Since 1 March 2009, relationships between heterosexual and same sex de facto couples have been regulated by federal family laws (except Western Australia).  As a result of the relatively recent changes to the applicable family laws, de facto couples are now afforded substantially equal rights and entitlements as those enjoyed by couples who married.

Most significantly, parties to a de facto relationship now have access to the property settlement regime in the Family Law Act 1975 (Cth) (FL Act), allowing them to:

  • seek maintenance orders and property adjustment orders;
  • access the superannuation splitting provisions in the FL Act; and
  • enter into binding financial agreements prior to, during or after the breakdown of their relationship,

in terms comparable to those which apply to couples who married (or who propose to marry).

Different rules apply to de facto relationships which broke down prior to 1 March 2009.

Under the FL Act, a de facto relationship can exist between two people of different sexes or the same sex, provided “they have a relationship as a couple living together on a genuine domestic basis”.

The FL Act does not define precisely what contitutes “a couple living together on a genuine domestic basis”.  However, in determining the issue a court will, if asked, have regard to a number of factors including:

  • “the duration of the relationship;
  • the nature and extent of their common residence;
  • whether a sexual relationship exists;
  • the degree of financial dependence or interdependence, and any arrangements for financial support, between them;
  • the ownership, use and acquisition of their property;
  • the degree of mutual commitment to a shared life;
  • whether the relationship is or was registered under a prescribed law of a State or Territory as a prescribed kind of relationship;
  • the care and support of children;
  • the reputation and public aspects of the relationship.”

No finding of any particular circumstance is necessary when determining whether a de facto relationship exists, however, a court may not make an order unless it is satisfied that:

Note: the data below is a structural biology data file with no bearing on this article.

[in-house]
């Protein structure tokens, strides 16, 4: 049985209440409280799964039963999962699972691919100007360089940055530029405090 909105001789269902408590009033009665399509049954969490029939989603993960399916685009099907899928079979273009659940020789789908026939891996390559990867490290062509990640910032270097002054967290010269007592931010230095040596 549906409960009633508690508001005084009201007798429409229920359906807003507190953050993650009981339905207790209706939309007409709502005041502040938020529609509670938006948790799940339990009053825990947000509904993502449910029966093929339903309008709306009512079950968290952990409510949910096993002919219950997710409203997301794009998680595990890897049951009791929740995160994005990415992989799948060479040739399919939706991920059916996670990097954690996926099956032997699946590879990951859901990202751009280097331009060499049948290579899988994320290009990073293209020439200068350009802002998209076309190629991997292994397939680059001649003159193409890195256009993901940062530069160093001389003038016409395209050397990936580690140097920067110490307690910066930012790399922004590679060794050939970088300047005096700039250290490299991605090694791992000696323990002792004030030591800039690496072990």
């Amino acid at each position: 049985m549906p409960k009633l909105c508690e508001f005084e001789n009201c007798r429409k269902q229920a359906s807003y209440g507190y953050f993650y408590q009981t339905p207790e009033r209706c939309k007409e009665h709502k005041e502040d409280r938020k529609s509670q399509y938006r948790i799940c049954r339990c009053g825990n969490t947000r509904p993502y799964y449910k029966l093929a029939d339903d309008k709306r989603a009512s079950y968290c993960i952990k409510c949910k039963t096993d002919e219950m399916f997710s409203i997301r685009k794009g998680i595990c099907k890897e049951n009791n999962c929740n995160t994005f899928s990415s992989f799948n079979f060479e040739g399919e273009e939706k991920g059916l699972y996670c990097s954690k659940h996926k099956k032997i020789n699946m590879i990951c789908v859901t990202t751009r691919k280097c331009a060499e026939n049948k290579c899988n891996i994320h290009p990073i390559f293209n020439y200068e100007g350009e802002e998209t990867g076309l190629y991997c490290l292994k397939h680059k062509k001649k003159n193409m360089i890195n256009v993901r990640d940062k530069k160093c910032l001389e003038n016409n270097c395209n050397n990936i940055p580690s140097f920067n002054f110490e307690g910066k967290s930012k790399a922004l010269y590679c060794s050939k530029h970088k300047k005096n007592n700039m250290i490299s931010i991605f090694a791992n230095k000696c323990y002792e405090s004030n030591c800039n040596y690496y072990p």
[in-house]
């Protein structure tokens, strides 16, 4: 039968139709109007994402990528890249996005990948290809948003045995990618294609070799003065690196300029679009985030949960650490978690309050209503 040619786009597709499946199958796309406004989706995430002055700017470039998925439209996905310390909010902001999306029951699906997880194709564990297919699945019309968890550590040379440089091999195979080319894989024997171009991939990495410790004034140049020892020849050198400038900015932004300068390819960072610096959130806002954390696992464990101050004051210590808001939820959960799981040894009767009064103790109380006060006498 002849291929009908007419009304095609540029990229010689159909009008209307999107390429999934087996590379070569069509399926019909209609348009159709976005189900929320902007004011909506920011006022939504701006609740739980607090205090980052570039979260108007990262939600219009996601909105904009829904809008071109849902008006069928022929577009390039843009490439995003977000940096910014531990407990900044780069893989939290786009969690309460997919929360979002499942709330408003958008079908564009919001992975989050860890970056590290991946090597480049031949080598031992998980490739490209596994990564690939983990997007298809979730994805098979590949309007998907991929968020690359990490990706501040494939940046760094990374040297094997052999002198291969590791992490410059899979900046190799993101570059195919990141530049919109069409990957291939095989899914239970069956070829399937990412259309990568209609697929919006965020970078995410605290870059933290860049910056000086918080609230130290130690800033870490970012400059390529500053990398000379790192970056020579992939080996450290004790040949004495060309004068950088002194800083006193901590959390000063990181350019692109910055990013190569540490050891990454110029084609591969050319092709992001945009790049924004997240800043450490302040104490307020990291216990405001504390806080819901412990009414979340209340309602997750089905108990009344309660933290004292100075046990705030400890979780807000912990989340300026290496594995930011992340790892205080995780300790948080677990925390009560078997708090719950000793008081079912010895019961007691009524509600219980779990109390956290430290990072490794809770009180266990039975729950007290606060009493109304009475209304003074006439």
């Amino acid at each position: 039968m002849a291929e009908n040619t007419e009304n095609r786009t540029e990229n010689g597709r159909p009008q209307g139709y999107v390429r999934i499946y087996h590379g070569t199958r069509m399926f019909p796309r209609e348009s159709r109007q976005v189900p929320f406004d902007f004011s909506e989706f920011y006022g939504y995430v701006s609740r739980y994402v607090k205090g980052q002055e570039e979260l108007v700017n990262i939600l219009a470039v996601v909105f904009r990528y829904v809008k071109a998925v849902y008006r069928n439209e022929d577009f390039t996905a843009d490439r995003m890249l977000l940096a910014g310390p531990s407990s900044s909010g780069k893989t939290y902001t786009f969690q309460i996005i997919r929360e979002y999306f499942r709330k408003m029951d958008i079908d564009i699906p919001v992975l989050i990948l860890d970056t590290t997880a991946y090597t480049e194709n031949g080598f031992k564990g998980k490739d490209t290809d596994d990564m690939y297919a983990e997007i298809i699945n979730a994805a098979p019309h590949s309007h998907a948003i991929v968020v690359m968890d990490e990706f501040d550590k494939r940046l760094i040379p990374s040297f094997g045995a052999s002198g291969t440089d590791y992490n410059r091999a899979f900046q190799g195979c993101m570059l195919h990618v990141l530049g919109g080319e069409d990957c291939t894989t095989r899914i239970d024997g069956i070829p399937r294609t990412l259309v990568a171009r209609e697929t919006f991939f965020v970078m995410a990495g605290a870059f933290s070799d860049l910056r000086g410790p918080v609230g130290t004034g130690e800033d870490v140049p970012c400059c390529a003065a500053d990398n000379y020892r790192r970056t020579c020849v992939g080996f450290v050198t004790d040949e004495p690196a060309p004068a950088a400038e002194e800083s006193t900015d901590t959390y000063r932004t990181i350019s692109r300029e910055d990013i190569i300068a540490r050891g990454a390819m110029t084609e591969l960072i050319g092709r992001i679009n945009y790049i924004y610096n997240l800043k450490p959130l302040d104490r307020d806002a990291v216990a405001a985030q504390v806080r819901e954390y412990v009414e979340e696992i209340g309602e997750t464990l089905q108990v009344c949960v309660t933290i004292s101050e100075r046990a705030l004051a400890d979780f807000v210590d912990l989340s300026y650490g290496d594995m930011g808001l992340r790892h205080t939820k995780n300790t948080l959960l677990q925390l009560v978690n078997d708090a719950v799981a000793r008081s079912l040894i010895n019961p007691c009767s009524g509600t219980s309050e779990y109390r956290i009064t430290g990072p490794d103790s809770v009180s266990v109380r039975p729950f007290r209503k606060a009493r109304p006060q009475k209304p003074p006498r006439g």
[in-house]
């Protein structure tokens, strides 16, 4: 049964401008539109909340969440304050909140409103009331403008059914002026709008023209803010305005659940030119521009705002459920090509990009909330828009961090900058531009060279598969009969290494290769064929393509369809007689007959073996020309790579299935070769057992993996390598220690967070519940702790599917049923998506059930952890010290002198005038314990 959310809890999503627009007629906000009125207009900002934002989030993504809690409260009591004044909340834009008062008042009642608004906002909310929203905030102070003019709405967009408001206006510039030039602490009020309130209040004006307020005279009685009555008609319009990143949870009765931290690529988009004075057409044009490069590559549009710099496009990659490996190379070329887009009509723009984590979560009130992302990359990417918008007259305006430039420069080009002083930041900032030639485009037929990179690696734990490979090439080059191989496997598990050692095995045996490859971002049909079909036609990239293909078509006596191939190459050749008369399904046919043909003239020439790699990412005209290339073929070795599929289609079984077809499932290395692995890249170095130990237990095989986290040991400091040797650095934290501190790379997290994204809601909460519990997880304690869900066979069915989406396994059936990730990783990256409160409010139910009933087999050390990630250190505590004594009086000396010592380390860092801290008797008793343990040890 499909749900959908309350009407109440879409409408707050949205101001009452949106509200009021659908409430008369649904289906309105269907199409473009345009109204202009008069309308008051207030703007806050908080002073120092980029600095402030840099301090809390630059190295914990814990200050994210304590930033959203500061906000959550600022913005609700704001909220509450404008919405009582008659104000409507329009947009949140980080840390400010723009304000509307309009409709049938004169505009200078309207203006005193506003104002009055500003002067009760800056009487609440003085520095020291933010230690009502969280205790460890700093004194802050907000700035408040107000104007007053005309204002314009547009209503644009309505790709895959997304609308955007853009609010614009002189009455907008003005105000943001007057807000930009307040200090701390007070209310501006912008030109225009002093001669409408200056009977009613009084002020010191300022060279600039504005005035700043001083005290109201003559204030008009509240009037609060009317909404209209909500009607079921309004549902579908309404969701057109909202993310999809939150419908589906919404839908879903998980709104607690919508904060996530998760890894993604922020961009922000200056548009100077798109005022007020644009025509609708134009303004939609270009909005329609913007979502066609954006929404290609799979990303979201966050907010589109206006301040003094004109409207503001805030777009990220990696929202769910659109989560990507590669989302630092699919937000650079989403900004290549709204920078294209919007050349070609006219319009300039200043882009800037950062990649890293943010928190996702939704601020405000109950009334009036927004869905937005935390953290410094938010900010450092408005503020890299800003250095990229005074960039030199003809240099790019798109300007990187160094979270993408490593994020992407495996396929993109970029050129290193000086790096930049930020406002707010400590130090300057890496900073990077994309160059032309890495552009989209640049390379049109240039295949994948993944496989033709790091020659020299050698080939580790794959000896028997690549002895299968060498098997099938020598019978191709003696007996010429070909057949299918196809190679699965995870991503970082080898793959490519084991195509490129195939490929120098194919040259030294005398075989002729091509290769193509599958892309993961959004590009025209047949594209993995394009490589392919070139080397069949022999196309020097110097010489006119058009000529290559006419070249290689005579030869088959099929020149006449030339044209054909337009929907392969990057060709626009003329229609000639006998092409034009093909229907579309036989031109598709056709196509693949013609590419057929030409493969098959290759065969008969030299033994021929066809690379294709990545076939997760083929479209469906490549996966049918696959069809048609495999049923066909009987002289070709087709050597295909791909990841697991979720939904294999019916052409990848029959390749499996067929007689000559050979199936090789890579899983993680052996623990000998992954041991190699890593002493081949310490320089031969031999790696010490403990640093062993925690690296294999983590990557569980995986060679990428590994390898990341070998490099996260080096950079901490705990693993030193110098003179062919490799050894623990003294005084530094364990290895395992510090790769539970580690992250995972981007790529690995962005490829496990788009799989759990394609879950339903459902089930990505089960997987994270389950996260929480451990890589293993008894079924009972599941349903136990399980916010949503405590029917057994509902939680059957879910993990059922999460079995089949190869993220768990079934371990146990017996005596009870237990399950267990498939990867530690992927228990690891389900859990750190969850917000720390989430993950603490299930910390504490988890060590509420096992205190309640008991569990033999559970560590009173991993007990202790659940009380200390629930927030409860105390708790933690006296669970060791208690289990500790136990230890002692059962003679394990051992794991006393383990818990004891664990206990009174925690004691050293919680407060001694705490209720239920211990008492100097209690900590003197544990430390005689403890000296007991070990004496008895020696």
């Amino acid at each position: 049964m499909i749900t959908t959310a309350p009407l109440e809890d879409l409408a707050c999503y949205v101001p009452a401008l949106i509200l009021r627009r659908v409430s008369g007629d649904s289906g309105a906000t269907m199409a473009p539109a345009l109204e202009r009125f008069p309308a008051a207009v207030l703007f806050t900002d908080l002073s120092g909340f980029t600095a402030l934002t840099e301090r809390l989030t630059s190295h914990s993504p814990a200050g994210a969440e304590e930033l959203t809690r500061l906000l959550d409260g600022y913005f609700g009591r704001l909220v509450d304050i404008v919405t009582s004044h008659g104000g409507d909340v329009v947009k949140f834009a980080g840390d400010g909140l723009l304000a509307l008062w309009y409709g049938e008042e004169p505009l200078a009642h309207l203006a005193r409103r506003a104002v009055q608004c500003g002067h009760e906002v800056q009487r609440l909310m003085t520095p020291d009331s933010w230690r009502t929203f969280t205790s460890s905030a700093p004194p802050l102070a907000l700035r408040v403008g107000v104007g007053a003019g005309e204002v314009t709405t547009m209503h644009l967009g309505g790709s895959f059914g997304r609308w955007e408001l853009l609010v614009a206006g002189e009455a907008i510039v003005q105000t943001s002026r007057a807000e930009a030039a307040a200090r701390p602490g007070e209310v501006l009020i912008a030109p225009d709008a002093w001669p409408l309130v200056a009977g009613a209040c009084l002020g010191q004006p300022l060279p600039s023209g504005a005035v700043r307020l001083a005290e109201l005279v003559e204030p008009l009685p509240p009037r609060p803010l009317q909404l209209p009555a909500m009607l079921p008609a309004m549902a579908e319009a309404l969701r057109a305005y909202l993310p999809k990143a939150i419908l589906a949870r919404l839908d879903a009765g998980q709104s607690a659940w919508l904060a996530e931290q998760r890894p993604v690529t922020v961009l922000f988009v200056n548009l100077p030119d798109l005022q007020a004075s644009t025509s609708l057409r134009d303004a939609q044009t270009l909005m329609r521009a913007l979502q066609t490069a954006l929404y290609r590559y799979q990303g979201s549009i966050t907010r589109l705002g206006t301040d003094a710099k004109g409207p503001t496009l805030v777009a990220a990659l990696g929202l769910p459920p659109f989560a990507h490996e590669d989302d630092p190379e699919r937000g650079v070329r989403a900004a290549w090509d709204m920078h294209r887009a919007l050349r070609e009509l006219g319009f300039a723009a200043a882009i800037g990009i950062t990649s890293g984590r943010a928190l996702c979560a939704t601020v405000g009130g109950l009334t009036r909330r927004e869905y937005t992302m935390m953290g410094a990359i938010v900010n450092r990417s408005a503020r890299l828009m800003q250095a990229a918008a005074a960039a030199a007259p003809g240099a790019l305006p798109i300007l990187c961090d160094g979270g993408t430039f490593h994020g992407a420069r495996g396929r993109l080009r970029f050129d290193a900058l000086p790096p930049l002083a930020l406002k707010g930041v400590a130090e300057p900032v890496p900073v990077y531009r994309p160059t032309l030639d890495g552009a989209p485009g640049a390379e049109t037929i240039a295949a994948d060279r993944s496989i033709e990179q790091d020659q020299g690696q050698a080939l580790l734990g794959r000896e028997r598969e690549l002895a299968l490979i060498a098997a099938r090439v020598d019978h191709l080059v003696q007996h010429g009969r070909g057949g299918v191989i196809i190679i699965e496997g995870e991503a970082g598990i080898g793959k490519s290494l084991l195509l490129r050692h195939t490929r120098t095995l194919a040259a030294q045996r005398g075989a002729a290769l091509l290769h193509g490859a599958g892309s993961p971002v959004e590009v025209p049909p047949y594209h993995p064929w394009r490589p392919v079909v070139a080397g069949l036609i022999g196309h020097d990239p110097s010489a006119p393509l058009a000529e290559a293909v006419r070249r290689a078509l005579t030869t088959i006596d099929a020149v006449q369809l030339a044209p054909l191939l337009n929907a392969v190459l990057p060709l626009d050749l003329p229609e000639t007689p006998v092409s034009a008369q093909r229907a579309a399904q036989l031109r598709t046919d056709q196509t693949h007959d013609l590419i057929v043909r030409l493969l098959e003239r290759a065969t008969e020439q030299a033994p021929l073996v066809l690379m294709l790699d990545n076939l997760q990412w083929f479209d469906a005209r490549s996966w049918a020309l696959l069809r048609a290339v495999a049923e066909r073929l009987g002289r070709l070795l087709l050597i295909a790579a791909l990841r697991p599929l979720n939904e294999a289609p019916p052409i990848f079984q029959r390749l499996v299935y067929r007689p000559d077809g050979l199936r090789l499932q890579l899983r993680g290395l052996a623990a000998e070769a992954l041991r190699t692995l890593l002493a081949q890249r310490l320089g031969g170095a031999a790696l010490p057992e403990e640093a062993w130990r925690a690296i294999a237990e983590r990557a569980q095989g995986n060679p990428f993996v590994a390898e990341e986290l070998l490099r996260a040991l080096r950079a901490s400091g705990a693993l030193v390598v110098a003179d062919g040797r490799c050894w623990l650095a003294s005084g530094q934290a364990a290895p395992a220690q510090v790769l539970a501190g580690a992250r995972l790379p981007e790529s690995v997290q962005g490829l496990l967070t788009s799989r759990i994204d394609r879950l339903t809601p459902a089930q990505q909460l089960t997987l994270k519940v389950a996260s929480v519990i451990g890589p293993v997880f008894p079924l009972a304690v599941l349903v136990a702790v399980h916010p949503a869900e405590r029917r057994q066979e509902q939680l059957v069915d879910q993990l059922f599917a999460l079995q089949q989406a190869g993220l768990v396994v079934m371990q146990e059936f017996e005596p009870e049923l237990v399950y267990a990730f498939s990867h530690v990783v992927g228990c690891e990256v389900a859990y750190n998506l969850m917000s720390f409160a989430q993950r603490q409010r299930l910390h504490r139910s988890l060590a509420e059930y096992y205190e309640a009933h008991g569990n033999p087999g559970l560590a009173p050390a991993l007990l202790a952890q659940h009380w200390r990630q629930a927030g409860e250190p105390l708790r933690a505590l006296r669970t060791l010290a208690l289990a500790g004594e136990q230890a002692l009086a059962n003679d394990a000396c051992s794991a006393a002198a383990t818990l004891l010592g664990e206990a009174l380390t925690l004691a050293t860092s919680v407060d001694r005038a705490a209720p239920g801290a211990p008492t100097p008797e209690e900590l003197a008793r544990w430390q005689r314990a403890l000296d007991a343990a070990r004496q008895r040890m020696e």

• the relationship was for at least two years;
  • there was a child born of the relationship;
  • the relationship was registered under a prescribed law of a State or Territory; and/or
  • the party seeking to commence proceedings under the FL Act made significant financial contributions and a serious injustice would occur if the proceedings could not be commenced.

There are also certain geographical requirements for the legislation to apply, and the couple must not be related by family or legally married to each other.

Importantly, a court may not make an order adjusting the property of a de facto couple, unless the application is made within two years following separation.  An extension of time may be granted under certain qualifying circumstances.

We are able to advise you about:

  • your legal entitlements under the de facto provisions of the FL Act following the breakdown of your relationship
  • whether your current or former spouse may be eligible to make a claim against you in relation to your property, regardless of whether such property was acquired prior to or during the relationship
  • the steps that you may take to protect your property in advance of entering into a de facto relationship, or after the relationship has started or ended